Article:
Package ‘randomForest’
February 20, 2015
Title Breiman and Cutler's random forests for classiﬁcation and regression
Version 4.610
Date 20140717
Depends R (>= 2.5.0), stats
Suggests RColorBrewer, MASS
Author Fortran original by Leo Breiman and Adele Cutler, R port by Andy Liaw and Matthew Wiener.
Description Classiﬁcation and regression based on a forest of trees using random inputs.
Maintainer
License GPL (>= 2)
NeedsCompilation yes
Repository CRAN
Date/Publication 20140717 15:53:29
Andy Liaw <andy_liaw@merck.com>
R topics documented:
classCenter 
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combine 
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getTree 
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grow . 
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importance 
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imports85 
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7 

margin . 
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MDSplot 
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na.roughﬁx 
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outlier 
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partialPlot 
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12 

plot.randomForest . 
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14 

1 
2
classCenter
predict.randomForest 
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15 

randomForest 
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17 

rfcv 
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21 

rfImpute . 
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rfNews . 
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25 

treesize 
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tuneRF 
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26 

varImpPlot 
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27 

varUsed 
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28 

Index 
29 
classCenter
Prototypes of groups.
Description
Prototypes are ‘representative’ cases of a group of data points, given the similarity matrix among the points. They are very similar to medoids. The function is named ‘classCenter’ to avoid conﬂict with the function prototype in the methods package.
Usage 

classCenter(x, 
label, 
prox, 
nNbr 
= 
min(table(label))1) 
Arguments 

x 
a matrix or data frame 
label 
group labels of the rows in x 
prox 
the proximity (or similarity) matrix, assumed to be symmetric with 1 on the diagonal and in [0, 1] off the diagonal (the order of row/column must match that of x) 
nNbr 
number of nearest neighbors used to ﬁnd the prototypes. 
Details
This version only computes one prototype per class. For each case in x, the nNbr nearest neighors are found. Then, for each class, the case that has most neighbors of that class is identiﬁed. The pro totype for that class is then the medoid of these neighbors (coordinatewise medians for numerical variables and modes for categorical variables).
This version only computes one prototype per class. In the future more prototypes may be computed (by removing the ‘neighbors’ used, then iterate).
Value
A data frame containing one prototype in each row.
combine
3
Author(s)
Andy Liaw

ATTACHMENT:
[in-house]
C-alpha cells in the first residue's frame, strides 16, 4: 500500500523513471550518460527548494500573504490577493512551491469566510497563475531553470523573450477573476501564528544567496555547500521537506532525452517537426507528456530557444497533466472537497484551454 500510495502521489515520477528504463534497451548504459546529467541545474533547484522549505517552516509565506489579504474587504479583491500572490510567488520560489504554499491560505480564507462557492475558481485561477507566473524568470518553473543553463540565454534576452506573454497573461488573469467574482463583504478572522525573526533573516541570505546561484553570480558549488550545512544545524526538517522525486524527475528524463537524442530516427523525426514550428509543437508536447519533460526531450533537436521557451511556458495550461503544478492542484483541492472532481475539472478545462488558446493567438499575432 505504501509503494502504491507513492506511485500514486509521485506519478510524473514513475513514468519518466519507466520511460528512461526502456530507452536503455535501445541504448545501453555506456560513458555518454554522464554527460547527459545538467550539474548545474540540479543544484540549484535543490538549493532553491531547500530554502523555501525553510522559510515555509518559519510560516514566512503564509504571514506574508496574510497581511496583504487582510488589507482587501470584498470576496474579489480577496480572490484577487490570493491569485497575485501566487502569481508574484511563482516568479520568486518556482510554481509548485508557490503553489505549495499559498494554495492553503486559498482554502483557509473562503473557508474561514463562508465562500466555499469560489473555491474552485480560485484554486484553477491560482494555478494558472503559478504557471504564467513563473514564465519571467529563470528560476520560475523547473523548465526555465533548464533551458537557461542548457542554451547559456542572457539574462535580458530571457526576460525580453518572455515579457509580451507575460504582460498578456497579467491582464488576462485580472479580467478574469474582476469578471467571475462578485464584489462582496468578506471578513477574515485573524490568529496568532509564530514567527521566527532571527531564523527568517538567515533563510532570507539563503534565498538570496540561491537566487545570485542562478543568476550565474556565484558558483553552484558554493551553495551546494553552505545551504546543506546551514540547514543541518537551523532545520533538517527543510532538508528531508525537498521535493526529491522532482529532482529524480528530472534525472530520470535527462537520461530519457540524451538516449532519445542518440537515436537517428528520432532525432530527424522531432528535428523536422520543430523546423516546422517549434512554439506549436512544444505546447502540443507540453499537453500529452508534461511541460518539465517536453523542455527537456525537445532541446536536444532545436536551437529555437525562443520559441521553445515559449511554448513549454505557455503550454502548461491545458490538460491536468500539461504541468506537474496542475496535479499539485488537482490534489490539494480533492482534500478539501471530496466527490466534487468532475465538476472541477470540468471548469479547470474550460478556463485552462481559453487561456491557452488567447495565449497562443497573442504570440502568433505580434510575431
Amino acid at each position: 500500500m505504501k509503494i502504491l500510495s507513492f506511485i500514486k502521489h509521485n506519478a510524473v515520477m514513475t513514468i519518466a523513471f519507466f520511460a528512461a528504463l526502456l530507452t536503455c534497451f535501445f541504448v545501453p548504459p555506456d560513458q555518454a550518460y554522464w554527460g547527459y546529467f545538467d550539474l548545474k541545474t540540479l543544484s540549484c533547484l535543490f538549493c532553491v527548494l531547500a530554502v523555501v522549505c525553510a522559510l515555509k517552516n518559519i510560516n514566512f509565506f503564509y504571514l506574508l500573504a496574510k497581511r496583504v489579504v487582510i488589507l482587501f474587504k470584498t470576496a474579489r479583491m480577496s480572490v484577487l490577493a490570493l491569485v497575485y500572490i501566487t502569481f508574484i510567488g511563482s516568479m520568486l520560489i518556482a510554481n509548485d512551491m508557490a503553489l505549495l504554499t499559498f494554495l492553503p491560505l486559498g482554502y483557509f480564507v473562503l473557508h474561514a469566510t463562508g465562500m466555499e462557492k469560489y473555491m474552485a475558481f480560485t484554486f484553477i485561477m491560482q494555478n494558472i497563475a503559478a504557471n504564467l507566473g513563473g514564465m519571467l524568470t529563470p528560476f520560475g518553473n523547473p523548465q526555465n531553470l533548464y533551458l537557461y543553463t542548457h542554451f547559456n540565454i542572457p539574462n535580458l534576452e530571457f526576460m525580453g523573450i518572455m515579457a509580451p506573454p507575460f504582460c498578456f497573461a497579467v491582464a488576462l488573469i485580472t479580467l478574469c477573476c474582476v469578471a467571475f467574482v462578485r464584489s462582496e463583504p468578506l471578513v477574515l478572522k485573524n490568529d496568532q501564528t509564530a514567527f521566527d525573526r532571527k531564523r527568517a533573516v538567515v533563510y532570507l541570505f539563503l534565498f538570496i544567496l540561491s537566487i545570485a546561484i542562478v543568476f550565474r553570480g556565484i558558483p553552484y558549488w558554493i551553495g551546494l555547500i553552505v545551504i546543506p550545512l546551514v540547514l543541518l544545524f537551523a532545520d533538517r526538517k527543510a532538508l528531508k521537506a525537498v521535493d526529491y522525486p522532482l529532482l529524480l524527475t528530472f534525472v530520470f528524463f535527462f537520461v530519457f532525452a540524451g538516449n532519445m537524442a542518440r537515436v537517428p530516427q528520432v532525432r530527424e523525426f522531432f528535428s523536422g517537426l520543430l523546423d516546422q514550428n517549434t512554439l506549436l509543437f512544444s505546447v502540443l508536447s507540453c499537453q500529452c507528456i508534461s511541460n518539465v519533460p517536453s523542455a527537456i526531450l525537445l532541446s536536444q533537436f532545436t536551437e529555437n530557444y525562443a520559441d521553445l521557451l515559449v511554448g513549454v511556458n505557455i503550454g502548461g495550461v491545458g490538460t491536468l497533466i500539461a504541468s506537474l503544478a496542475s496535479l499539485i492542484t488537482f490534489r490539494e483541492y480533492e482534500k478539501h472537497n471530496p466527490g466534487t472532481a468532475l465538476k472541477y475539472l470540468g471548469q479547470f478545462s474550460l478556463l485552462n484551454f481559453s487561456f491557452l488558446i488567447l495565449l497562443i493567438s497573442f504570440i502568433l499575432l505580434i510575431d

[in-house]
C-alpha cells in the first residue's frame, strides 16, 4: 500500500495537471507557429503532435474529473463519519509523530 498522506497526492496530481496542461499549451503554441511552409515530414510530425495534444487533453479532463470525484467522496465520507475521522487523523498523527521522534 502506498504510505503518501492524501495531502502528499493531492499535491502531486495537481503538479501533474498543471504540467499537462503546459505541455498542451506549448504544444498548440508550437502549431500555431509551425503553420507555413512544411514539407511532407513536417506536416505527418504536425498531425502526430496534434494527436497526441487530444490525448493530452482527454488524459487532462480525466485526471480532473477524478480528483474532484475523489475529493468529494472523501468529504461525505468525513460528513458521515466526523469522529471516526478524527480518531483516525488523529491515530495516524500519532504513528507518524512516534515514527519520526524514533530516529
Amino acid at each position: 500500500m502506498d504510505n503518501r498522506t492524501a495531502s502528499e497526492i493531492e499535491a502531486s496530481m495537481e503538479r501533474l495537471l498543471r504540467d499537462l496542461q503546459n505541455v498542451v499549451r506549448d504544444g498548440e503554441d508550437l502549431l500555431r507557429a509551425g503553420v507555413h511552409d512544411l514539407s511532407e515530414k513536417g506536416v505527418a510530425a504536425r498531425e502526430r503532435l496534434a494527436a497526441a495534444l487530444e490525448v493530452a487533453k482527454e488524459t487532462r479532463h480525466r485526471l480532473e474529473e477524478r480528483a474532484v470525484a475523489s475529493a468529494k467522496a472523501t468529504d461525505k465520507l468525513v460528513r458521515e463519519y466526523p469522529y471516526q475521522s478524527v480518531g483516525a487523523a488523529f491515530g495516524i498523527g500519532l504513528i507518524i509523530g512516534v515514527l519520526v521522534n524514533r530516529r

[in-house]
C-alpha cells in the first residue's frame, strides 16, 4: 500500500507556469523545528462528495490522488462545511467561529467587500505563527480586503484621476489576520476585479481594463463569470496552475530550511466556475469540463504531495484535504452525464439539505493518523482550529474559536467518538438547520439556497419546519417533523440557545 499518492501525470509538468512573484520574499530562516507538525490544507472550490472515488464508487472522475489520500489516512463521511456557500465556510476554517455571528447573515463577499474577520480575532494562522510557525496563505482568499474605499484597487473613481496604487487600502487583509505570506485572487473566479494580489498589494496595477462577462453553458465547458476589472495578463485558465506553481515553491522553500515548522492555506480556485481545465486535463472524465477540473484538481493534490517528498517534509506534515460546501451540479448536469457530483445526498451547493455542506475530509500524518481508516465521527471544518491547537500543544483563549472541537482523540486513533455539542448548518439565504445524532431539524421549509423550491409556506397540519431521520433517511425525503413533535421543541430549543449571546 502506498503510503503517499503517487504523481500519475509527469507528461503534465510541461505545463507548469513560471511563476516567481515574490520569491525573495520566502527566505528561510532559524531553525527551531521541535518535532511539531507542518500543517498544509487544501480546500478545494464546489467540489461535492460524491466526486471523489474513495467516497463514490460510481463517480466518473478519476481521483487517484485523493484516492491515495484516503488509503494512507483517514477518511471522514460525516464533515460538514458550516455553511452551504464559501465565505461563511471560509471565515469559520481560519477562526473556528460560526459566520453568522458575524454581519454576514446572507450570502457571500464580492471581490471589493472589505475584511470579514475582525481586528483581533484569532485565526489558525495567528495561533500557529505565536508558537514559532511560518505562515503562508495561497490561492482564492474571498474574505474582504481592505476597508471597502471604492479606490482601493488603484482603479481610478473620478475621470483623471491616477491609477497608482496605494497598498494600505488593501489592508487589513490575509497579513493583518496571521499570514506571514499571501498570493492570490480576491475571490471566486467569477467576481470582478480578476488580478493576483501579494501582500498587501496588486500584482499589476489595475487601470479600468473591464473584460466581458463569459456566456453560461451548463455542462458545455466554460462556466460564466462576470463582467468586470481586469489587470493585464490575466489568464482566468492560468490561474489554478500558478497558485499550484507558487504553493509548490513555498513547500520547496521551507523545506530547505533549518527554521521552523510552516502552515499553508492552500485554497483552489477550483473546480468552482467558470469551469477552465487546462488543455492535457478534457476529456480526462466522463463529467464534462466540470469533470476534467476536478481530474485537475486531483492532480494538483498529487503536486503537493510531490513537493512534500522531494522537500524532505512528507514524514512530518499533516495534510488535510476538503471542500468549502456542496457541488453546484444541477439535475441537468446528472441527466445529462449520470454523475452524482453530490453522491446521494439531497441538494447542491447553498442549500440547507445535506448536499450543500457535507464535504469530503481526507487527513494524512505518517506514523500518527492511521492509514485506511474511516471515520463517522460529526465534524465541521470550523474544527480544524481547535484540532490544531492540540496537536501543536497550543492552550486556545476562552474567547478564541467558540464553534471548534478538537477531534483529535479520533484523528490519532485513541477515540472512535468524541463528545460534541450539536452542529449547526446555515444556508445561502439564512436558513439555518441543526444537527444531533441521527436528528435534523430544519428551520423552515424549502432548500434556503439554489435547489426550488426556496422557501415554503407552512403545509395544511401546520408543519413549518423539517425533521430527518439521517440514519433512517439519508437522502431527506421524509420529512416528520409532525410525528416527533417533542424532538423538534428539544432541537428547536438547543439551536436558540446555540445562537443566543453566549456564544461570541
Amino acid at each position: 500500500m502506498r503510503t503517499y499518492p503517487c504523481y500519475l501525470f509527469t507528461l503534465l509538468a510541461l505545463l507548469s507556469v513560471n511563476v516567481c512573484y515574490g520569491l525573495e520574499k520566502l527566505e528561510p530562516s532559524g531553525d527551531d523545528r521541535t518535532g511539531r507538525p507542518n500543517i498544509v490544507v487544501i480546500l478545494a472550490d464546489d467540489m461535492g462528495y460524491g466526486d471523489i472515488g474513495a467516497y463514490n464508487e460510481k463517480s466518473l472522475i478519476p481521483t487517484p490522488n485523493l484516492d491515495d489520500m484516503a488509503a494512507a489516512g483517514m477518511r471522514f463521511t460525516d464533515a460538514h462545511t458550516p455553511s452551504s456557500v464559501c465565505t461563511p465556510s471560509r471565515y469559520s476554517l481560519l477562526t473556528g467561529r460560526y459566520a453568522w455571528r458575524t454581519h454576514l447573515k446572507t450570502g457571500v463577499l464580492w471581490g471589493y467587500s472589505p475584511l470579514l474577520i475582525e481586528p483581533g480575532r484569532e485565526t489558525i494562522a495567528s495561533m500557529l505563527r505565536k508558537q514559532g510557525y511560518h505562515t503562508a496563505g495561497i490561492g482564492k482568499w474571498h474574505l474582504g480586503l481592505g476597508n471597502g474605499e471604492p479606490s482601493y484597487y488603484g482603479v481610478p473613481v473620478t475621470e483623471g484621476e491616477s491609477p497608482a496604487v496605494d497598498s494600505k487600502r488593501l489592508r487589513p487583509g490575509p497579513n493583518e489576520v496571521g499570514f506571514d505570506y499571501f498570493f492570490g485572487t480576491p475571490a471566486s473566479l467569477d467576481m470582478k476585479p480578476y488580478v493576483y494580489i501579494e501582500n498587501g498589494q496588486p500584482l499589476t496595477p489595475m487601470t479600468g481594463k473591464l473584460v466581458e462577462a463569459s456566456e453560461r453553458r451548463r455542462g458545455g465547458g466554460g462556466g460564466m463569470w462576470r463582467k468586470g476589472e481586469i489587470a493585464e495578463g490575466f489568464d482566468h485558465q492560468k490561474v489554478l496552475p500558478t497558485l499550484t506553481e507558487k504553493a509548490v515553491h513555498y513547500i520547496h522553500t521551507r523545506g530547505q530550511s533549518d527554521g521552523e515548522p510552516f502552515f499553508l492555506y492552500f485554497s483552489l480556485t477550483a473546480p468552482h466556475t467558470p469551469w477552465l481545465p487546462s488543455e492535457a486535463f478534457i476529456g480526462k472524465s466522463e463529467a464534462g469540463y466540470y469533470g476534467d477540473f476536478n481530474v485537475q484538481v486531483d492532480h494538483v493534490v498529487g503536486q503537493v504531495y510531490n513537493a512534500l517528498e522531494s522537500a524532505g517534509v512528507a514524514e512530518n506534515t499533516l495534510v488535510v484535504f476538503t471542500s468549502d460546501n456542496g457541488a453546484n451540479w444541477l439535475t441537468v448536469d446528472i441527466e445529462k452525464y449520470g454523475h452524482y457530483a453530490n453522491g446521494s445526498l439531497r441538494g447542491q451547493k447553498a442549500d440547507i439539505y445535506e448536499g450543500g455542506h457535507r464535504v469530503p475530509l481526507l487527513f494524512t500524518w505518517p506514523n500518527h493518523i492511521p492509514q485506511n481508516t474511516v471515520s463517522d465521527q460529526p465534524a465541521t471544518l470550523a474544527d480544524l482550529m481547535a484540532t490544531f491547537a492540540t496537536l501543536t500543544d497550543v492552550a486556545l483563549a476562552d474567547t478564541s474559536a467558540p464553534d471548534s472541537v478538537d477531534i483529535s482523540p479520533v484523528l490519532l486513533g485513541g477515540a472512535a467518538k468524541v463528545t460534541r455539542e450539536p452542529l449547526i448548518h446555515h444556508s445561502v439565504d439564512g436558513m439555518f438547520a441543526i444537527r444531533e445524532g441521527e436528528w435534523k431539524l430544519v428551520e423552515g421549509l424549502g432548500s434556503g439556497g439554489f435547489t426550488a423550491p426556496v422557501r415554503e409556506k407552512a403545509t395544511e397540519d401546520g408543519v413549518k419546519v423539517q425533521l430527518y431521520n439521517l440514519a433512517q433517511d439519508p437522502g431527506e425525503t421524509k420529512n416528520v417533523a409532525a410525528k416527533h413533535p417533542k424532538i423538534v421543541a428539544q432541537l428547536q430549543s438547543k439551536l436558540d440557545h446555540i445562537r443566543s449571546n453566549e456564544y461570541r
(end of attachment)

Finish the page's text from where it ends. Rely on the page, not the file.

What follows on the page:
See Also
randomForest, MDSplot
Examples
data(iris)
iris.rf 
< 
randomForest(iris[,5], iris[,5], 
prox=TRUE) 
iris.p 
< 
classCenter(iris[,5], iris[,5], 
iris.rf$prox) 
plot(iris[,3],
iris[,4],
pch=21,
xlab=names(iris)[3],
ylab=names(iris)[4],
bg=c("red", 
"blue", 
"green")[as.numeric(factor(iris$Species))], 

main="Iris 
Data 
with 
Prototypes") 
points(iris.p[,3],
iris.p[,4],
pch=21,
cex=2,
bg=c("red",
"blue",
"green"))
combine
Combine Ensembles of Trees
Description
Combine two more more ensembles of trees into one.
Usage
combine(
)
Arguments
two or more objects of class randomForest, to be combined into one.
Value
An object of class randomForest.
Note
The confusion, err.rate, mse and rsq components (as well as the corresponding components in the test compnent, if exist) of the combined object will be NULL.
Author(s)
Andy Liaw <andy\_liaw@merck.com>
See Also
randomForest, grow
4
getTree
Examples
data(iris)
rf1 
< 
randomForest(Species 
~ ., 
iris, 
ntree=50, 
norm.votes=FALSE) 

rf2 
< 
randomForest(Species 
~ ., 
iris, 
ntree=50, 
norm.votes=FALSE) 

rf3 
< 
randomForest(Species 
~ ., 
iris, 
ntree=50, 
norm.votes=FALSE) 

rf.all 
< 
combine(rf1, 
rf2, 
rf3) 
print(rf.all)
getTree
Extract a single tree from a forest.
Description
This function extract the structure of a tree from a randomForest object.
Usage 

getTree(rfobj, 
k=1, 
labelVar=FALSE) 
Arguments 

rfobj 
a randomForest object. 

k 
which tree to extract? 

labelVar 
Should better labels be used for splitting variables and predicted class? 

Details 
For numerical predictors, data with values of the variable less than or equal to the splitting point go
to the left daughter node.
For categorical predictors, the splitting point is represented by an integer, whose binary expansion gives the identities of the categories that goes to left or right. For example, if a predictor has four categories, and the split point is 13. The binary expansion of 13 is (1, 0, 1, 1) (because
13 = 1 ∗ 2 ^{0} + 0 ∗ 2 ^{1} + 1 ∗ 2 ^{2} + 1 ∗ 2 ^{3} ), so cases with categories 1, 3, or 4 in this predictor get sent
to 
the left, and the rest to the right. 
Value 

A 
matrix (or data frame, if labelVar=TRUE) with six columns and number of rows equal to total 
number of nodes in the tree. The six columns are:
left daughter
right daughter the row where the right daughter node is; 0 if the node is terminal
the row where the left daughter node is; 0 if the node is terminal
split var 
which variable was used to split the node; 0 if the node is terminal 
split point 
where the best split is; see Details for categorical predictor 
status 
is the node terminal (1) or not (1) 
prediction 
the prediction for the node; 0 if the node is not terminal 
grow
5
Author(s)
Andy Liaw <andy\_liaw@merck.com>
See Also
randomForest
Examples
data(iris)
##
getTree(randomForest(iris[,5],
Look
at
the
third
trees
in
the
forest.
iris[,5],
ntree=10),
3,
labelVar=TRUE)
grow
Add trees to an ensemble
Description
Add additional trees to an existing ensemble of trees.
Usage 

## 
S3 method 
for 
class 
randomForest 
grow(x, how.many, 
) 

Arguments 

x